Definition:Formal Semantics

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Let $\mathcal L$ be a formal language.

A formal semantics for $\mathcal L$ comprises:

  • A collection of objects called structures;
  • A notion of validity of $\mathcal L$-WFFs in these structures.

Often, a formal semantics provides these by using a lot of auxiliary definitions.


Part of specifying a formal semantics $\mathscr M$ for $\mathcal L$ is to specify structures $\mathcal M$ for $\mathscr M$.

A structure can in principle be any object one can think of.

However, to get a useful formal semantics, the structures should support a meaningful definition of validity for the WFFs of $\mathcal L$.

It is common that structures are sets, often endowed with a number of relations or functions.


Part of specifying a formal semantics $\mathscr M$ for $\mathcal L$ is to define a notion of validity.

Concretely, a precise meaning needs to be assigned to the phrase:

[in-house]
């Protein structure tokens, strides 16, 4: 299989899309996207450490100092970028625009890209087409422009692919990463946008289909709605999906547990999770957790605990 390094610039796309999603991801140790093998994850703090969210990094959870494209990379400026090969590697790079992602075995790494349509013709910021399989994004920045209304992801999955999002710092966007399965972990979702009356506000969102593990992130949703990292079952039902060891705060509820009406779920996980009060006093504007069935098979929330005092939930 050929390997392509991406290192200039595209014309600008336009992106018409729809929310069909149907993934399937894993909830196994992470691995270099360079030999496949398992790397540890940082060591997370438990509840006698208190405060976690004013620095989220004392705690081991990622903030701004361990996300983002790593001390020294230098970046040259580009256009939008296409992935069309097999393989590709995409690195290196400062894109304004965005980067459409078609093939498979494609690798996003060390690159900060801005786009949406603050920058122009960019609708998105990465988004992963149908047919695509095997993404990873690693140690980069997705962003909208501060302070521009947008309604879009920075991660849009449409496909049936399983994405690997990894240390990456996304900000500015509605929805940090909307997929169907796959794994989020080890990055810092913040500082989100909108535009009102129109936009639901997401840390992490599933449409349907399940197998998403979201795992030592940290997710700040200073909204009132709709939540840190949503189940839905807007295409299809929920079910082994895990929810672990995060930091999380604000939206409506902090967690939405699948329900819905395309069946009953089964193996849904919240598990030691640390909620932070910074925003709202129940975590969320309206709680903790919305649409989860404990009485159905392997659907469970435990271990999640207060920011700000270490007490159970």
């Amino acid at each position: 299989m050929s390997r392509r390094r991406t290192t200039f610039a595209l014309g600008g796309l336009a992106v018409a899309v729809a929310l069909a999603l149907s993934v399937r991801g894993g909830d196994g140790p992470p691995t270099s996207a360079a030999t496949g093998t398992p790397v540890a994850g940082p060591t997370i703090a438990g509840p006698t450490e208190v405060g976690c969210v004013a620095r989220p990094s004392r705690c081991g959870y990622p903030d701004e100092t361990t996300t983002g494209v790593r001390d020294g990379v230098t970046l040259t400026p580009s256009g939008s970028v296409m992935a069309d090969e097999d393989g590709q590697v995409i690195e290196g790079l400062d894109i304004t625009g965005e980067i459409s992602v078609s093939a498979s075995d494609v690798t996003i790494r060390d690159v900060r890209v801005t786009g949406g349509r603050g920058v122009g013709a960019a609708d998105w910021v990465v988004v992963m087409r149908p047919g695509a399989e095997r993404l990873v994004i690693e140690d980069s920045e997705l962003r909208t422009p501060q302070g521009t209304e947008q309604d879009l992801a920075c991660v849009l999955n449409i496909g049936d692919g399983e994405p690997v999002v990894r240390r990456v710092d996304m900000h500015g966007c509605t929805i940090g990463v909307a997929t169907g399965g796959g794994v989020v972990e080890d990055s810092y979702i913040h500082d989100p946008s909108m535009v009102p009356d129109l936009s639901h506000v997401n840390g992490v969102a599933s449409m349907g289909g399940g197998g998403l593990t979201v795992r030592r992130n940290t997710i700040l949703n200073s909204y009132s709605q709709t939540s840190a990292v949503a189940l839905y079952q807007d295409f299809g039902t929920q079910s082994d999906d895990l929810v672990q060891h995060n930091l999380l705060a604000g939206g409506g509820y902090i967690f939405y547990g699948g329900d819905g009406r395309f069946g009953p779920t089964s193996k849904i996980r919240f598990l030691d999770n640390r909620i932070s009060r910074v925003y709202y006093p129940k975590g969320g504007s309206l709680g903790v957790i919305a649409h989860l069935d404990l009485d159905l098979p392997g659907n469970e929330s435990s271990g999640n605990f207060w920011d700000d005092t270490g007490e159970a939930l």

"The $\mathcal L$-WFF $\phi$ is valid in the $\mathscr M$-structure $\mathcal M$."

It can be expressed symbolically as:

$\mathcal M \models_{\mathscr M} \phi$


Boolean Interpretations

Let $\mathcal L_0$ be the language of propositional logic.

The boolean interpretations for $\mathcal L_0$ can be interpreted as a formal semantics for $\mathcal L_0$, which we denote by $\mathrm{BI}$.

The structures of $\mathrm{BI}$ are the boolean interpretations.

A WFF $\phi$ is declared ($\mathrm{BI}$-)valid in a boolean interpretation $v$ iff:

$v \left({\phi}\right) = T$

Symbolically, this can be expressed as:

$v \models_{\mathrm{BI}} \phi$

Constructed Semantics

Let $\mathcal L$ be a formal language.

A constructed semantics for $\mathcal L$ is a formal semantics which is invented solely for proving a property about $\mathcal L$ or other entities related to $\mathcal L$.

Also see

  • Results about formal semantics can be found here.